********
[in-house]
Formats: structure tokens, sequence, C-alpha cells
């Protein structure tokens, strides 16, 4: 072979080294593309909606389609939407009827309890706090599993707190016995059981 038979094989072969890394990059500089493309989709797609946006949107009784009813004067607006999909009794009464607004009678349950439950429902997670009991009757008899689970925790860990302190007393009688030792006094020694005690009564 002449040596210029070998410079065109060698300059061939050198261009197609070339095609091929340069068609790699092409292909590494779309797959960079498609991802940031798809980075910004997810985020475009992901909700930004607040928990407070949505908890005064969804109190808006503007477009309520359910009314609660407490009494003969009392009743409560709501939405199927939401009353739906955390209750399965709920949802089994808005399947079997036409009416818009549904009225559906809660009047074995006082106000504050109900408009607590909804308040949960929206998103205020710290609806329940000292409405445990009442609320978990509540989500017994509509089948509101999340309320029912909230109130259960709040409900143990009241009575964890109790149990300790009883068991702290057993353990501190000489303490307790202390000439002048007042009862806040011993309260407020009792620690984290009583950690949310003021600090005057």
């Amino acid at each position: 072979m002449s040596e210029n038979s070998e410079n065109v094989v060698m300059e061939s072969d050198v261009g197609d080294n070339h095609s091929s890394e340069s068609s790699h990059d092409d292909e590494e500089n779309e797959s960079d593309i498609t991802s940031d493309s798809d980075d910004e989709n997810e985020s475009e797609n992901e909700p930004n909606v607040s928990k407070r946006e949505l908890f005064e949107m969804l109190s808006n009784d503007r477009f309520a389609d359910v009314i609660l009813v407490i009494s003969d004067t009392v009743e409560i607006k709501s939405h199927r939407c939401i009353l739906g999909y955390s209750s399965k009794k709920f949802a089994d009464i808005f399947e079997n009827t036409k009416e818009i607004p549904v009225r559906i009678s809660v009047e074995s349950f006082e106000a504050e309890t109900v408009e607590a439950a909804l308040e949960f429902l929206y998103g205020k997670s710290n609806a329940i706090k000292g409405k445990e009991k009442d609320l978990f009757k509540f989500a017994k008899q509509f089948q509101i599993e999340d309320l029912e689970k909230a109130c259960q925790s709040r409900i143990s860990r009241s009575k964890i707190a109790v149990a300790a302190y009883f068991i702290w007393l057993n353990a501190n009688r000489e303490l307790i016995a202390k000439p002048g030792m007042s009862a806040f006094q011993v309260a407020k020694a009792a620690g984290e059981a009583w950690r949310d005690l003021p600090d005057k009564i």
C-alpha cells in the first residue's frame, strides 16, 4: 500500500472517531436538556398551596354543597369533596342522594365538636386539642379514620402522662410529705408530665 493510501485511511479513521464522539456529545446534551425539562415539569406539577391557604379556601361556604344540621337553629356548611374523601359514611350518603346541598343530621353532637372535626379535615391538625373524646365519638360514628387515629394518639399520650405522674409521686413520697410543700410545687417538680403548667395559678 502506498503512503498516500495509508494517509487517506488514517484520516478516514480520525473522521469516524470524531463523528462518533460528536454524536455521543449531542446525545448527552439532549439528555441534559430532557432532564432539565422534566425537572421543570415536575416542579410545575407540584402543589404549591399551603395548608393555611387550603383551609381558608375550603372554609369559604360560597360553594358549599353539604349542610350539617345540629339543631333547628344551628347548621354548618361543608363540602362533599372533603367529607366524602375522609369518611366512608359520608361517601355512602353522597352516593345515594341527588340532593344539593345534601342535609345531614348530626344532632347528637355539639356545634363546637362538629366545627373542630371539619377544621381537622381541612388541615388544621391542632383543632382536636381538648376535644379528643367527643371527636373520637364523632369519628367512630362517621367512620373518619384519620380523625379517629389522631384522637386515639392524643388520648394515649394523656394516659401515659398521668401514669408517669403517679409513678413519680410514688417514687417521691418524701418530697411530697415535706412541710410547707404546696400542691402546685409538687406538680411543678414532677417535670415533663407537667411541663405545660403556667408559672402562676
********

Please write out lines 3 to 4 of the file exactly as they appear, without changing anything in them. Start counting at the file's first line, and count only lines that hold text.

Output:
């Protein structure tokens, strides 16, 4: 072979080294593309909606389609939407009827309890706090599993707190016995059981 038979094989072969890394990059500089493309989709797609946006949107009784009813004067607006999909009794009464607004009678349950439950429902997670009991009757008899689970925790860990302190007393009688030792006094020694005690009564 002449040596210029070998410079065109060698300059061939050198261009197609070339095609091929340069068609790699092409292909590494779309797959960079498609991802940031798809980075910004997810985020475009992901909700930004607040928990407070949505908890005064969804109190808006503007477009309520359910009314609660407490009494003969009392009743409560709501939405199927939401009353739906955390209750399965709920949802089994808005399947079997036409009416818009549904009225559906809660009047074995006082106000504050109900408009607590909804308040949960929206998103205020710290609806329940000292409405445990009442609320978990509540989500017994509509089948509101999340309320029912909230109130259960709040409900143990009241009575964890109790149990300790009883068991702290057993353990501190000489303490307790202390000439002048007042009862806040011993309260407020009792620690984290009583950690949310003021600090005057």
């Amino acid at each position: 072979m002449s040596e210029n038979s070998e410079n065109v094989v060698m300059e061939s072969d050198v261009g197609d080294n070339h095609s091929s890394e340069s068609s790699h990059d092409d292909e590494e500089n779309e797959s960079d593309i498609t991802s940031d493309s798809d980075d910004e989709n997810e985020s475009e797609n992901e909700p930004n909606v607040s928990k407070r946006e949505l908890f005064e949107m969804l109190s808006n009784d503007r477009f309520a389609d359910v009314i609660l009813v407490i009494s003969d004067t009392v009743e409560i607006k709501s939405h199927r939407c939401i009353l739906g999909y955390s209750s399965k009794k709920f949802a089994d009464i808005f399947e079997n009827t036409k009416e818009i607004p549904v009225r559906i009678s809660v009047e074995s349950f006082e106000a504050e309890t109900v408009e607590a439950a909804l308040e949960f429902l929206y998103g205020k997670s710290n609806a329940i706090k000292g409405k445990e009991k009442d609320l978990f009757k509540f989500a017994k008899q509509f089948q509101i599993e999340d309320l029912e689970k909230a109130c259960q925790s709040r409900i143990s860990r009241s009575k964890i707190a109790v149990a300790a302190y009883f068991i702290w007393l057993n353990a501190n009688r000489e303490l307790i016995a202390k000439p002048g030792m007042s009862a806040f006094q011993v309260a407020k020694a009792a620690g984290e059981a009583w950690r949310d005690l003021p600090d005057k009564i």